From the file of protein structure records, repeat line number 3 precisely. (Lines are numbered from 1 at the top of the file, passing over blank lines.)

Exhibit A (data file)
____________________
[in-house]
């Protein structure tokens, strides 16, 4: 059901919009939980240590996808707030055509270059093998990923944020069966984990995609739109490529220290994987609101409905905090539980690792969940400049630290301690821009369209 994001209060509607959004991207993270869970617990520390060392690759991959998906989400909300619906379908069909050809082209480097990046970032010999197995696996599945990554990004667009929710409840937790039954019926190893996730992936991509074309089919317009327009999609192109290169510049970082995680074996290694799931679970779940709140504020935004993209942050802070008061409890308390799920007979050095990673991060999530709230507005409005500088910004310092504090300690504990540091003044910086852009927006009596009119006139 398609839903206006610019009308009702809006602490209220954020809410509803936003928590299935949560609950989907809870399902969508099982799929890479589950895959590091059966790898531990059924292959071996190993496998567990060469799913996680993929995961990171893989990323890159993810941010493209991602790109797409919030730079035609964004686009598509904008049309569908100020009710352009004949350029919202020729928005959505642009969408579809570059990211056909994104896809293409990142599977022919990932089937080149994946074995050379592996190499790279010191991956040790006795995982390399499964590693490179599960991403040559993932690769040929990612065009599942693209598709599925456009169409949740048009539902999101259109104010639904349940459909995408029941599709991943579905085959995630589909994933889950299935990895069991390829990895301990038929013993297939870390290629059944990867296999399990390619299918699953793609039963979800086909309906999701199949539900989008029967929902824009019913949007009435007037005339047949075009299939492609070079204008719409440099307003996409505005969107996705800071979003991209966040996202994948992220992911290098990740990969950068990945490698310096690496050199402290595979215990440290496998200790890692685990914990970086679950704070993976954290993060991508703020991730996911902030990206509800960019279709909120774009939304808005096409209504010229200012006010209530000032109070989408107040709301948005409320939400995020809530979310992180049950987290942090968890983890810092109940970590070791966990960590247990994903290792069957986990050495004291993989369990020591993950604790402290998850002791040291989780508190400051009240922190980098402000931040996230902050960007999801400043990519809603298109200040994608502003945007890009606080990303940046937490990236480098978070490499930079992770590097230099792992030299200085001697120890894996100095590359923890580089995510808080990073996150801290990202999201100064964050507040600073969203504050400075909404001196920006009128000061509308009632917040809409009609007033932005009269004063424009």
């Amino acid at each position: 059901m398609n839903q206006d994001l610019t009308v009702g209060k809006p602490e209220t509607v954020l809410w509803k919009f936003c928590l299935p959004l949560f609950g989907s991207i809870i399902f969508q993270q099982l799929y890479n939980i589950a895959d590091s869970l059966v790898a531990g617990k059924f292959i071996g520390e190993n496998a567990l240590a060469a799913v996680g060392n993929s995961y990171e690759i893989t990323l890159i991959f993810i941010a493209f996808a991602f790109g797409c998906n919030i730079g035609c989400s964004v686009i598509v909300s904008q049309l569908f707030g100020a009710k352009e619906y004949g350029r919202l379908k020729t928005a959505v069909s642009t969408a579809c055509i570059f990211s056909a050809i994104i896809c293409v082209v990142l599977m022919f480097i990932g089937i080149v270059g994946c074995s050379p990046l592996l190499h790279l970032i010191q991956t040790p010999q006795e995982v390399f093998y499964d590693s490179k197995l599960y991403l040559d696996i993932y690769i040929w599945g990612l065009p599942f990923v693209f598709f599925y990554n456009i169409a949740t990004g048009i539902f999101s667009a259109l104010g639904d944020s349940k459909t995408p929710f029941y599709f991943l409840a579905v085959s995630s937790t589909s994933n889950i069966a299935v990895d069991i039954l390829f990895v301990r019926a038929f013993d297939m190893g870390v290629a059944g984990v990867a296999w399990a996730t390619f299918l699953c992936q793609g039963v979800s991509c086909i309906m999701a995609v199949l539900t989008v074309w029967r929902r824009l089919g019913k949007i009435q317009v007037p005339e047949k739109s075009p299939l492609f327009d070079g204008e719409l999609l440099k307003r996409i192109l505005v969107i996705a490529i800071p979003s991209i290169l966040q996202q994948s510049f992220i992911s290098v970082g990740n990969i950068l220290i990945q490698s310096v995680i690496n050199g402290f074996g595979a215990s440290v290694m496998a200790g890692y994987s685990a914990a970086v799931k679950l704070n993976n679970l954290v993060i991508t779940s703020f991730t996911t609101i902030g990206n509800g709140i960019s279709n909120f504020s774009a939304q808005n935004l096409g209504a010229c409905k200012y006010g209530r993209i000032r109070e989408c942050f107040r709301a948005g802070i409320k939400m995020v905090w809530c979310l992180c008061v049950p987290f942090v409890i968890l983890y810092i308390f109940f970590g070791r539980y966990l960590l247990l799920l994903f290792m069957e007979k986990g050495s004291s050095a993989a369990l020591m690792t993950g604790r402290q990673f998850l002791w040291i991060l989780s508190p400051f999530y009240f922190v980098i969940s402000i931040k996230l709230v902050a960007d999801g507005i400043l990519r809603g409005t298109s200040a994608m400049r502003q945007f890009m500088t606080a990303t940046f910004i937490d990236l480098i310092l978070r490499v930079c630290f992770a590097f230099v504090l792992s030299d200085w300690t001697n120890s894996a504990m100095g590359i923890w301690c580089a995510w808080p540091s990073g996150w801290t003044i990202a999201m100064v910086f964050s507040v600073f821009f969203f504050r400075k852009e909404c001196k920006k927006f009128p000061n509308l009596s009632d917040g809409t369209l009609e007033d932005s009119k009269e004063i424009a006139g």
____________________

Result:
């Amino acid at each position: 059901m398609n839903q206006d994001l610019t009308v009702g209060k809006p602490e209220t509607v954020l809410w509803k919009f936003c928590l299935p959004l949560f609950g989907s991207i809870i399902f969508q993270q099982l799929y890479n939980i589950a895959d590091s869970l059966v790898a531990g617990k059924f292959i071996g520390e190993n496998a567990l240590a060469a799913v996680g060392n993929s995961y990171e690759i893989t990323l890159i991959f993810i941010a493209f996808a991602f790109g797409c998906n919030i730079g035609c989400s964004v686009i598509v909300s904008q049309l569908f707030g100020a009710k352009e619906y004949g350029r919202l379908k020729t928005a959505v069909s642009t969408a579809c055509i570059f990211s056909a050809i994104i896809c293409v082209v990142l599977m022919f480097i990932g089937i080149v270059g994946c074995s050379p990046l592996l190499h790279l970032i010191q991956t040790p010999q006795e995982v390399f093998y499964d590693s490179k197995l599960y991403l040559d696996i993932y690769i040929w599945g990612l065009p599942f990923v693209f598709f599925y990554n456009i169409a949740t990004g048009i539902f999101s667009a259109l104010g639904d944020s349940k459909t995408p929710f029941y599709f991943l409840a579905v085959s995630s937790t589909s994933n889950i069966a299935v990895d069991i039954l390829f990895v301990r019926a038929f013993d297939m190893g870390v290629a059944g984990v990867a296999w399990a996730t390619f299918l699953c992936q793609g039963v979800s991509c086909i309906m999701a995609v199949l539900t989008v074309w029967r929902r824009l089919g019913k949007i009435q317009v007037p005339e047949k739109s075009p299939l492609f327009d070079g204008e719409l999609l440099k307003r996409i192109l505005v969107i996705a490529i800071p979003s991209i290169l966040q996202q994948s510049f992220i992911s290098v970082g990740n990969i950068l220290i990945q490698s310096v995680i690496n050199g402290f074996g595979a215990s440290v290694m496998a200790g890692y994987s685990a914990a970086v799931k679950l704070n993976n679970l954290v993060i991508t779940s703020f991730t996911t609101i902030g990206n509800g709140i960019s279709n909120f504020s774009a939304q808005n935004l096409g209504a010229c409905k200012y006010g209530r993209i000032r109070e989408c942050f107040r709301a948005g802070i409320k939400m995020v905090w809530c979310l992180c008061v049950p987290f942090v409890i968890l983890y810092i308390f109940f970590g070791r539980y966990l960590l247990l799920l994903f290792m069957e007979k986990g050495s004291s050095a993989a369990l020591m690792t993950g604790r402290q990673f998850l002791w040291i991060l989780s508190p400051f999530y009240f922190v980098i969940s402000i931040k996230l709230v902050a960007d999801g507005i400043l990519r809603g409005t298109s200040a994608m400049r502003q945007f890009m500088t606080a990303t940046f910004i937490d990236l480098i310092l978070r490499v930079c630290f992770a590097f230099v504090l792992s030299d200085w300690t001697n120890s894996a504990m100095g590359i923890w301690c580089a995510w808080p540091s990073g996150w801290t003044i990202a999201m100064v910086f964050s507040v600073f821009f969203f504050r400075k852009e909404c001196k920006k927006f009128p000061n509308l009596s009632d917040g809409t369209l009609e007033d932005s009119k009269e004063i424009a006139g």